Wednesday, April 4, 2012

Process Wednesday: active HF decontamination solutions

Reading through the latest issue of the Journal of Chemical Health and Safety, I'm terribly interested by an article [1] describing a proprietary "active decontamination" solution for working with HF called Hexafluorine. See the results here:
A  70% HF facial vapor exposure occurred in a French industrial facility that manufactures glass and crystal. Since 1972, this facility has used about 240 tons of HF per year. Personnel who work on the HF line are trained about ht ahzards and risk of HF and HF splash decontamination... After 1993, Hexafluorine (Laboratoire Prevor, Valmondois, France) was used instead of water as the initial decontamination solution and calcium gluconate was only used when necessary to treat actual HF burns. 
A 35-year-old technicians was exposed to 70%  HF vapor on the right cheek (approximately 1-2% total body surface area) when opening a valve in the hydrofluoric acid circuit. He immediately felt severe pain in the exposed area. Safety goggles were worn, so no eye exposure occurred. The worker immediately decontaminated himself with a Hexafluorine 5-liter high volume / low pressure portable shower, after which he rapidly became pain-free. 
On medical examination in the facility infirmary, there were no clinical findings other than mild, painless erythema of the exposed area. Topical treatment with 3% calcium gluconate was initiated the day following the exposure as some residual painless erythema was still present. During the following week and at 1 month post-exposure, the worker was re-examined in the facility infirmary and no sequelae were noted. There was no lost work time.
Hey -- that sounds like success! What is Hexafluorine, anyway? Well, nobody's talking:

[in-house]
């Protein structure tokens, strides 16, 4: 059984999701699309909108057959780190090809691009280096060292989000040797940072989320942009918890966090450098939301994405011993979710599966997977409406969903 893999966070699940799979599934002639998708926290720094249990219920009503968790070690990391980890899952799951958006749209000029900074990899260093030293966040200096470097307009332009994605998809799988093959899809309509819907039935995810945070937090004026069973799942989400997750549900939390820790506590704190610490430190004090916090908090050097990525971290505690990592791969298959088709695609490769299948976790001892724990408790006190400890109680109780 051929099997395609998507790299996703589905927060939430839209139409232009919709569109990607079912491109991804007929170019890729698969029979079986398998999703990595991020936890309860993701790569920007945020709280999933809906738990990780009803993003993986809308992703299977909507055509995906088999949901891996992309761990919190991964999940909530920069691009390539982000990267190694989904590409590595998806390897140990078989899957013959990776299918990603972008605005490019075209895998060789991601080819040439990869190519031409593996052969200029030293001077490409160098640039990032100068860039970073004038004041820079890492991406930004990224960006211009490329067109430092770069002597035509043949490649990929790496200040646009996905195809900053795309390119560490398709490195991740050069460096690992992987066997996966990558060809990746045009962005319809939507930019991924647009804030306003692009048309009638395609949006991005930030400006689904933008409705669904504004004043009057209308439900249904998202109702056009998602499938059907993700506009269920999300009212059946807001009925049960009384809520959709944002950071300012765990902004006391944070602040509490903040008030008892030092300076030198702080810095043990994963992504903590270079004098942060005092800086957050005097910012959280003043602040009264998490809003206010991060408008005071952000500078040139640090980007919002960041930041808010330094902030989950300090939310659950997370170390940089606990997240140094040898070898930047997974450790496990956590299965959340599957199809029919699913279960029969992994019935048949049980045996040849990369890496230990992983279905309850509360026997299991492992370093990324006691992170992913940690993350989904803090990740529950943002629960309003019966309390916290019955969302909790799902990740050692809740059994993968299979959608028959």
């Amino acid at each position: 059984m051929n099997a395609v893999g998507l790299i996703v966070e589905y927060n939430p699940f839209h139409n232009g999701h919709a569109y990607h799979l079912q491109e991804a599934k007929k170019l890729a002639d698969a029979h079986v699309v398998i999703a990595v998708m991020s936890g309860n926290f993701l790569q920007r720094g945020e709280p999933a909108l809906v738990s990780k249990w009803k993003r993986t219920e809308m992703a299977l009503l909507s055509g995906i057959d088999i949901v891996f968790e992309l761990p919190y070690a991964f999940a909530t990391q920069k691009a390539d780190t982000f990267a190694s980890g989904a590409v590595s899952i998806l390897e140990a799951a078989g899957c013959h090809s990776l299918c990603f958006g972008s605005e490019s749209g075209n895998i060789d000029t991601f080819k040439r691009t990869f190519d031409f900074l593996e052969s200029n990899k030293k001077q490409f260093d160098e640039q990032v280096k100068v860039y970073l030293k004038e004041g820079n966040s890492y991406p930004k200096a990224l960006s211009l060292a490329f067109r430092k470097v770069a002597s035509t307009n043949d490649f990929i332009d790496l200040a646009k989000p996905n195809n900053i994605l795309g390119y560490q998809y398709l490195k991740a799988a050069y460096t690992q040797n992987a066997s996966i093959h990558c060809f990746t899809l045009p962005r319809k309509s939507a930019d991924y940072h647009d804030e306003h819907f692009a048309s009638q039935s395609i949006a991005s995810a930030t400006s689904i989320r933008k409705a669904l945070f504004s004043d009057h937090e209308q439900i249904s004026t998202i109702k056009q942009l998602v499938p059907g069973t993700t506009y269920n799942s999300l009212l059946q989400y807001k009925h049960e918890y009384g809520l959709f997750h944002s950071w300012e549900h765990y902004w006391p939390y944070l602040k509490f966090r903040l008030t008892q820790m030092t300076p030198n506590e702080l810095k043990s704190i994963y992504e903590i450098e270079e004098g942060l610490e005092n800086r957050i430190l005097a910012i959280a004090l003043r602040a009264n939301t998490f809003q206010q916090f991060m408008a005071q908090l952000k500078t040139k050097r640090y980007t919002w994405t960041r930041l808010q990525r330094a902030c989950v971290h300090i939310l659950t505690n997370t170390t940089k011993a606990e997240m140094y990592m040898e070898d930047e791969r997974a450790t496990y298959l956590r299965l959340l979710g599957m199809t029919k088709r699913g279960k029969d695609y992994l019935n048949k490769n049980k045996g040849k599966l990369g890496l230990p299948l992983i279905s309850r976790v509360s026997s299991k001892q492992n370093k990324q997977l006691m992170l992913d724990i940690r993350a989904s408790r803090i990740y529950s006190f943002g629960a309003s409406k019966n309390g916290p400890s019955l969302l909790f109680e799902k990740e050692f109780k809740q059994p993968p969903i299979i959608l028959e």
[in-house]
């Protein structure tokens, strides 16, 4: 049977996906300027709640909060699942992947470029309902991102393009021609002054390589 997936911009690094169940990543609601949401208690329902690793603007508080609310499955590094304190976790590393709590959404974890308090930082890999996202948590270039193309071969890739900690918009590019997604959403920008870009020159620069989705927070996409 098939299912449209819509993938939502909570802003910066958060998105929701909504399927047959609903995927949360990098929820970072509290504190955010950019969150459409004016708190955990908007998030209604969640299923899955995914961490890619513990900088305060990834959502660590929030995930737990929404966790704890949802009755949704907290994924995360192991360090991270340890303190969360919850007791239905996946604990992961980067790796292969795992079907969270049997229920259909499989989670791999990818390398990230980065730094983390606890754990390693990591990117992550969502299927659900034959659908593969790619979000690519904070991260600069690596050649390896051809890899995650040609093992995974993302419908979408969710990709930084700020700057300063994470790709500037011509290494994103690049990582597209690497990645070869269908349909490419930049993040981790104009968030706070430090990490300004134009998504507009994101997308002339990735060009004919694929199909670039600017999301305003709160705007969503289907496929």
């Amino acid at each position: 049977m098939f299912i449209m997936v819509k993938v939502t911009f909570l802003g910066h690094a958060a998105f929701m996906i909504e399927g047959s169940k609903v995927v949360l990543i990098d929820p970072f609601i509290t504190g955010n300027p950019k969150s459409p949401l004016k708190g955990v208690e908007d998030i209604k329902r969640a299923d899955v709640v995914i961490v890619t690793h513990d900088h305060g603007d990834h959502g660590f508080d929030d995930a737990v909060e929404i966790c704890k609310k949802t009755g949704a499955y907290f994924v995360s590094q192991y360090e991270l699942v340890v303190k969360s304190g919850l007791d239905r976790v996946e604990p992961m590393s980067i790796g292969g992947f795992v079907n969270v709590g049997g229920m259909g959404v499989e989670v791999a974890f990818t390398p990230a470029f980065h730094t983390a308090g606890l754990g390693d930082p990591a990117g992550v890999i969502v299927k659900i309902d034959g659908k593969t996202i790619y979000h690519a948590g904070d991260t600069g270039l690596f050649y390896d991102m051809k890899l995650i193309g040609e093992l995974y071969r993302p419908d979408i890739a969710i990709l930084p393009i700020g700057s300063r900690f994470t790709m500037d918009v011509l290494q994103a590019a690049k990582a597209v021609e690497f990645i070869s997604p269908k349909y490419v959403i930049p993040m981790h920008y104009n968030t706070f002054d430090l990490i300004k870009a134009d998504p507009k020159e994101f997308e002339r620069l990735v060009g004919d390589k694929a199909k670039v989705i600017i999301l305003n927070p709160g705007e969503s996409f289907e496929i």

The name "Hexafluorine" is a registered trademark of the manufacturer (Laboratoire Prevor, Valmondois, France) who consider the general chemical name and formula to be confidential proprietary information. It is a sterile, aqueous solution containing amphoteric and chelating salts. Hexafluorine is only supplied in one concentration and is a clear and colorless liquid with a specific gravity of 1.046 g/m3 and a pH of 7.2-7.7. Specifically, Hexafluorine does not contain 6 fluorine atoms; rather, it has specific binding sites for both the H+ and F- ions of HF. 
Some kind of amine solution, maybe? I doubt the existence of Hexafluorine will put HF solutions into the tool kit of the typical manufacturing-scale chemist -- that said, it's interesting and worth knowing about its existence.

1. Siéwé, C.-L.; Barbe, J.-M.; Mathieu, L.; Blomet, J.; Hall, A.H. "Hexafluorine decontamination of 70% hydrofluoric acid (HF) vapor facial exposure: Case Report." Journal of Chemical Health and Safety. 2012, 19, 7- 11. doi: 10.1016/j.jchas.2011.05.011


  1. Just googling a little bit for fluoride chelation suggests that various boran compounds are used. Regardless, it still seems to be very effective and I'm glad to hear it as usually HF burns lead to something like this.

    (In case the hyperlink isn't active:

  2. Looks like hexafluorine could be EDTA and Aluminum Nitrate?
    French patent FR2604900 "Physiological solution for washing parts of the human body which have come into contact with hydrofluoric acid and concentrate for preparing it";jsessionid=E8A857FD2FE5085A8F618F06A0BA53E0.espacenet_levelx_prod_3?CC=FR&NR=2604900A1&KC=A1&FT=D&ND=&date=19880415&DB=&&locale=en_EP

  3. Relevant I guess:
    In this experimental study, decontamination with Hexafluorine was not more effective than water rinsing in reducing electrolyte disturbances caused by dermal exposure to hydrofluoric acid."

    Poor rats though.

    1. It appears that the JCHAS article appears to be the latest salvo between the Hexafluorine articles and the Swedish group above. Here's a response from the HexF people to the above cited Swedish paper:

      I suppose it boils down to this: if you work with 70% HF, you need to have decided already what the appropriate treatment is. It sounds like you have less than 3 minutes before damage sets in.

      Pop quiz, hotshot -- what are you going to do?

  4. Every time I worked with HF, I considered eating a tube of Calgonate just as a precaution.

  5. Uh, does having "specific binding sites for both the H+ and F- ions" make much sense when the pKa is only 3 or so?

    Conventional wisdom is that HF is deadly because it doesn't dissociate. It makes its way through tissue and bone all the time making insoluble CaF2.

  6. Shouldn't you have to disclose the contents of your product/drug/treatment in order to be published in a scientific journal? Otherwise, how can the product be evaluated thoroughly?

  7. Doesn't look like HEXAFLUORINE® solution is commercially available in the US. What is that all about?


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